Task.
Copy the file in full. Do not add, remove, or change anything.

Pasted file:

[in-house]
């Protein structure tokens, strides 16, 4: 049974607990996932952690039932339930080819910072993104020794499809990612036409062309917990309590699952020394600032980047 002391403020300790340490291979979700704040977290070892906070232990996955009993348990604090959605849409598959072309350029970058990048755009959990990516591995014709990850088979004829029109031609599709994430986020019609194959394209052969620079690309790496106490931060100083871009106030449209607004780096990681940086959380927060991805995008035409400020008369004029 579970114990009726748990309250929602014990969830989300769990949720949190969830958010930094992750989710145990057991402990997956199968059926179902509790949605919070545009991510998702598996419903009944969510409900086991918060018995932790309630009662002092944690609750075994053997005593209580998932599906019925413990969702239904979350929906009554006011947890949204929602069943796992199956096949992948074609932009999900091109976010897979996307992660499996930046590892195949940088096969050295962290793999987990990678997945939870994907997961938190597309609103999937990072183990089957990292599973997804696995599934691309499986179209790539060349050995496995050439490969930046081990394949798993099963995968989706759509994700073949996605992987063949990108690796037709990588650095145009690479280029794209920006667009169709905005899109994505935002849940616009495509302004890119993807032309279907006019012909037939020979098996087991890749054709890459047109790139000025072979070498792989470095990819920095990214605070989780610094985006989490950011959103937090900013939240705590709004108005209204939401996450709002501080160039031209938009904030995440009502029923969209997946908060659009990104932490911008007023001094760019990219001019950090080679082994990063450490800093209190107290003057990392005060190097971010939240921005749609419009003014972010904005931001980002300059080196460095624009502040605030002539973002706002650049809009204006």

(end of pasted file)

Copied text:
[in-house]
């Protein structure tokens, strides 16, 4: 049974607990996932952690039932339930080819910072993104020794499809990612036409062309917990309590699952020394600032980047 002391403020300790340490291979979700704040977290070892906070232990996955009993348990604090959605849409598959072309350029970058990048755009959990990516591995014709990850088979004829029109031609599709994430986020019609194959394209052969620079690309790496106490931060100083871009106030449209607004780096990681940086959380927060991805995008035409400020008369004029 579970114990009726748990309250929602014990969830989300769990949720949190969830958010930094992750989710145990057991402990997956199968059926179902509790949605919070545009991510998702598996419903009944969510409900086991918060018995932790309630009662002092944690609750075994053997005593209580998932599906019925413990969702239904979350929906009554006011947890949204929602069943796992199956096949992948074609932009999900091109976010897979996307992660499996930046590892195949940088096969050295962290793999987990990678997945939870994907997961938190597309609103999937990072183990089957990292599973997804696995599934691309499986179209790539060349050995496995050439490969930046081990394949798993099963995968989706759509994700073949996605992987063949990108690796037709990588650095145009690479280029794209920006667009169709905005899109994505935002849940616009495509302004890119993807032309279907006019012909037939020979098996087991890749054709890459047109790139000025072979070498792989470095990819920095990214605070989780610094985006989490950011959103937090900013939240705590709004108005209204939401996450709002501080160039031209938009904030995440009502029923969209997946908060659009990104932490911008007023001094760019990219001019950090080679082994990063450490800093209190107290003057990392005060190097971010939240921005749609419009003014972010904005931001980002300059080196460095624009502040605030002539973002706002650049809009204006």